(5) Justice Kagan was really interested in some of the more conceptual questions at oral argument, and I wasn't surprised she ended up writing in the case. I'm generally sympathetic to her narrowing approach, and her opinion is thoughtful as always, but I'll be interested to see if lower courts follow her narrower approach or take the majority opinion as more of a bright-line rule. My guess is more the latter than the former, in part because lower courts may find some of her suggestions hard to implement.

Take the question of whether there is really such a big difference between revocation and suspension.  Justice Kagan suggests that the more lawless a person has to be to get the legal treatment, the more likely it is that the owner will be driving unlawfully. (The majority suggested that, too—perhaps at Justice Kagan's prompting?—but seemed less focused on that than Kagan's concurrence.) Perhaps.  At the same time, I could see that cutting both ways.  I can imagine a lot of people thinking that suspension for a really minor reason is not that big a deal, and that it's probably not the end of the world to keep driving because of it even if it's technically not legal.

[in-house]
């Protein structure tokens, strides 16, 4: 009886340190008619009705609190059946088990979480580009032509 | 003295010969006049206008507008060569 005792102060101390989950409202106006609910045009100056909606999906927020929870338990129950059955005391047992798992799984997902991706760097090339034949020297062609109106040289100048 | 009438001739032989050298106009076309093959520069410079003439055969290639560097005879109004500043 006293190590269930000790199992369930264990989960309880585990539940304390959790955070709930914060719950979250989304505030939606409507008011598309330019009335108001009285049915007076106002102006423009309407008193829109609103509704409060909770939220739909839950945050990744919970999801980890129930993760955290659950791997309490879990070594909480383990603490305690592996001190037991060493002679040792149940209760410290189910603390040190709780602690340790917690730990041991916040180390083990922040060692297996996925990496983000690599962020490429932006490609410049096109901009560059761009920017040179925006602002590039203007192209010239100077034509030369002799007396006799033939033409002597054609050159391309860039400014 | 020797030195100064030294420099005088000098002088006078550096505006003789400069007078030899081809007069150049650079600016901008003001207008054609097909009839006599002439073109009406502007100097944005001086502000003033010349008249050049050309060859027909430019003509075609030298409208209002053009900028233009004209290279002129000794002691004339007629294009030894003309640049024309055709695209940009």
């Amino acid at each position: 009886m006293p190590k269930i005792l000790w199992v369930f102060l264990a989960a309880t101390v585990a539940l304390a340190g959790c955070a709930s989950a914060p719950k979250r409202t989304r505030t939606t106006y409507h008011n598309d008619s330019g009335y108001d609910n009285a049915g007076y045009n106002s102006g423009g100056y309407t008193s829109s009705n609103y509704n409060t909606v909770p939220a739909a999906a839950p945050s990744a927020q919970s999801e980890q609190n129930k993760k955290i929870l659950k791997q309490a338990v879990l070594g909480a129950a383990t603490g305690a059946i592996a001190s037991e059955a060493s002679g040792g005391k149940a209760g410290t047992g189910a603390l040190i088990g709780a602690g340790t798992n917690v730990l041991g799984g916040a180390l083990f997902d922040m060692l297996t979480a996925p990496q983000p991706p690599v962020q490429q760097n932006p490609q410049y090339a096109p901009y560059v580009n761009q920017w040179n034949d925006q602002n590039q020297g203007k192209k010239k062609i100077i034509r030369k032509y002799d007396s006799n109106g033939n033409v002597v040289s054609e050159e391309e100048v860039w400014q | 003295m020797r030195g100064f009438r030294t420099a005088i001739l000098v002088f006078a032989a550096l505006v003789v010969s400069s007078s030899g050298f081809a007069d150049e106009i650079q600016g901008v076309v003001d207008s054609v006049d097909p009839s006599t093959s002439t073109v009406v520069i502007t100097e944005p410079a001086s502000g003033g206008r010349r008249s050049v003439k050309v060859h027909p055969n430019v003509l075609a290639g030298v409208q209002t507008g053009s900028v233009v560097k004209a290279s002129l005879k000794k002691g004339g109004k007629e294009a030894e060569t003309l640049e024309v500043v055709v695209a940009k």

Given these kinds of uncertainties, I suspect lower courts will probably interpret Glover broadly.  Although lower courts will realize that the majority opinion is not a bright-line rule, the gravitational pull of its clear answer, and the relative brevity of the opinion, are likely to lead to that grouping.

(6) Finally, I wonder if Glover will come up in debates on the recent practice, in at least some states, of pulling over drivers with out-of-state plates to make sure that the people in the car are following quarantine rules.  Whether that practice is legal can partly be resolved under the special needs line of cases that don't require suspicion.  But to the extent a suspicion-based doctrinal approach is applied, I wonder how far courts will take Glover's common sense. If it's common sense that the owner is behind the wheel, is it also common sense that out-of-state plates indicates that someone in the car is driving away from that state?

As always, stay tuned.